Physical Gold Bullion Charged Large Premiums as Demand Increases
By Sasha Cekerevac for Investment Contrarians |
An investment strategy can take many forms. For long-term investors, one investment strategy is to wait for significant pullbacks and enter positions when the price declines.
The recent sell-off in gold bullion has created a substantial increase in demand for the precious metal around the world. It appears that many long-term investors globally are using the investment strategy of buying on dips when it comes to gold.
Following the biggest sell-off in the price of gold bullion in 30 years, international investors are taking the pullback as an opportunity in their investment strategy to accumulate the metal. A sign of demand is the premium that gold buyers are willing to pay.
In many parts of the world, such as Dubai, physical gold bullion prices paid by wholesalers are trading at a premium of $6.00–$9.00 an ounce over the spot rate in London, versus a premium of only $0.50 prior to the sell-off, according to precious metals service provider MKS (Switzerland) SA. (Source: Sim, G., “Gold Rush From Dubai to Turkey Saps Supply as Premiums Jump,” Bloomberg, April 30, 2013, last accessed May 3, 2013.)
The gold bullion trade in Dubai was worth approximately $56.0 billion in 2011, up from only $6.0 billion in 2003. The premium for physical gold is even larger in Turkey. Gold traded as much as $25.00 per ounce higher on the Istanbul Gold Exchange versus London’s price for gold.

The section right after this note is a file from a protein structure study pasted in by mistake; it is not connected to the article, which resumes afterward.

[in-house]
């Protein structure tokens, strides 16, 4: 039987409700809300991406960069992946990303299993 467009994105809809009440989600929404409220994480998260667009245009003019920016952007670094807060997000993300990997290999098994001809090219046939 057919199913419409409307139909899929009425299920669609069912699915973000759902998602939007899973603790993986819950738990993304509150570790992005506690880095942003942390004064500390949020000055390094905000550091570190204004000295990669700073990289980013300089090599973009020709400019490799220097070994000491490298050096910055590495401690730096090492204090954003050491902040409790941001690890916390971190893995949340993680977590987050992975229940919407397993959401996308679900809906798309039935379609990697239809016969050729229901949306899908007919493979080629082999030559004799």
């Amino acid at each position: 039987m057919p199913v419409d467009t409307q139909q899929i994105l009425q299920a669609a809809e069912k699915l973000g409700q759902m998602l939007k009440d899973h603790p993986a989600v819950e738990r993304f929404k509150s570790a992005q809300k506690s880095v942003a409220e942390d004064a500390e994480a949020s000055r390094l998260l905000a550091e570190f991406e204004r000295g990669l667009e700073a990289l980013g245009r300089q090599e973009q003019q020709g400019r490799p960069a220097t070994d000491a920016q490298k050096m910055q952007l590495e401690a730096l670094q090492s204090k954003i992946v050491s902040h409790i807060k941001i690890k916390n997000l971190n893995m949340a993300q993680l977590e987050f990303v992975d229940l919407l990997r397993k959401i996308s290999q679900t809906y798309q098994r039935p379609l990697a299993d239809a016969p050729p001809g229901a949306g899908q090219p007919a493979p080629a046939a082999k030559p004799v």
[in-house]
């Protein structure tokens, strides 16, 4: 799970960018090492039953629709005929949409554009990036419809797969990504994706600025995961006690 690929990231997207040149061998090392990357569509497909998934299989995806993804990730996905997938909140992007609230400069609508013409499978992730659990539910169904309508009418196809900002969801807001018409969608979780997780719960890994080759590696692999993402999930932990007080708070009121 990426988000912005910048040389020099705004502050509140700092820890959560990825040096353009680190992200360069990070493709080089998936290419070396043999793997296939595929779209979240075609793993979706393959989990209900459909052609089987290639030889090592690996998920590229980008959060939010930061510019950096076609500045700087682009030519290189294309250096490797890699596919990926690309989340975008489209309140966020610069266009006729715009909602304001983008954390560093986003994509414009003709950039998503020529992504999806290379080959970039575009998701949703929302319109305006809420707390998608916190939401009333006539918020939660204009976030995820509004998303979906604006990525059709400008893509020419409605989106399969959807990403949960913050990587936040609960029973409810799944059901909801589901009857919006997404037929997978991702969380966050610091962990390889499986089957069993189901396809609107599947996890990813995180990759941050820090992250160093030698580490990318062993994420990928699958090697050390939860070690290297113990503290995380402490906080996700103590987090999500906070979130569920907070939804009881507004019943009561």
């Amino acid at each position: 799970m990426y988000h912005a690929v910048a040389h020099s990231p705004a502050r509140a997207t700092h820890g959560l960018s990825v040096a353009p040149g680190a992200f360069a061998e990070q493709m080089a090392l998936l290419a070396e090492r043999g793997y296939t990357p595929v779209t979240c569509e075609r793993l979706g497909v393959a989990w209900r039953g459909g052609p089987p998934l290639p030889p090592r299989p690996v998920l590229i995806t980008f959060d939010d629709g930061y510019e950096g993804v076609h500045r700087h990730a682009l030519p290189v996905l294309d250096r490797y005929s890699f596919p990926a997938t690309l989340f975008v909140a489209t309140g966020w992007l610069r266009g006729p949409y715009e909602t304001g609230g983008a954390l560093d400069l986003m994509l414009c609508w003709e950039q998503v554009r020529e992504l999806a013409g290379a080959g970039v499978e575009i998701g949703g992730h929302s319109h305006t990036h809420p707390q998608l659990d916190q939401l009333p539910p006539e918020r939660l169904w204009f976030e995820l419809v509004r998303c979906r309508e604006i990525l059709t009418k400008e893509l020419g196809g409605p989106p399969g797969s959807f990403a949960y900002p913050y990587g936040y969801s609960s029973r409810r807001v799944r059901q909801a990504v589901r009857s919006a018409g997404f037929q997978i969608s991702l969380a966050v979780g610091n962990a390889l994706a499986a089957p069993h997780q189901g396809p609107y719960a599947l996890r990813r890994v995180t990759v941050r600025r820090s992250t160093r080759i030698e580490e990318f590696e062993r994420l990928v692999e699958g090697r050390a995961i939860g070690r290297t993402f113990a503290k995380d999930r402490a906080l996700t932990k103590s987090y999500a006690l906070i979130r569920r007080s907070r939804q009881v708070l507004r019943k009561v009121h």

The increase in demand for physical gold bullion is a sign that many long-term holders have the investment strategy of buying when the price dips. Considering that the recent sell-off in gold was so significant, long-term bulls might consider the fact that buyers are accumulating large quantities of physical gold as a sign of a price support.
Take a look at the stock chart for gold spot prices below:
Chart courtesy of www.StockCharts.com
Following the sell-off, gold bullion entered oversold territory as indicated by the relative strength index (RSI). However, one cannot base an investment strategy solely on the RSI, since a market could be oversold or overbought for a prolonged period of time. In late February, gold also showed signs of being oversold, which, as we all know now, were followed with further selling pressure.
At this point, it is a battle between two types of investment strategy: large investors who are selling gold and the retail public who are buying gold. Is there enough demand to overcome the massive level of supply being sold into the market? Obviously, the future is unpredictable, but if the physical buying of gold bullion is any indication of potential future price moves, one could say that the recent sell-off to $1,350 an ounce for gold might be a floor, at least over the short term.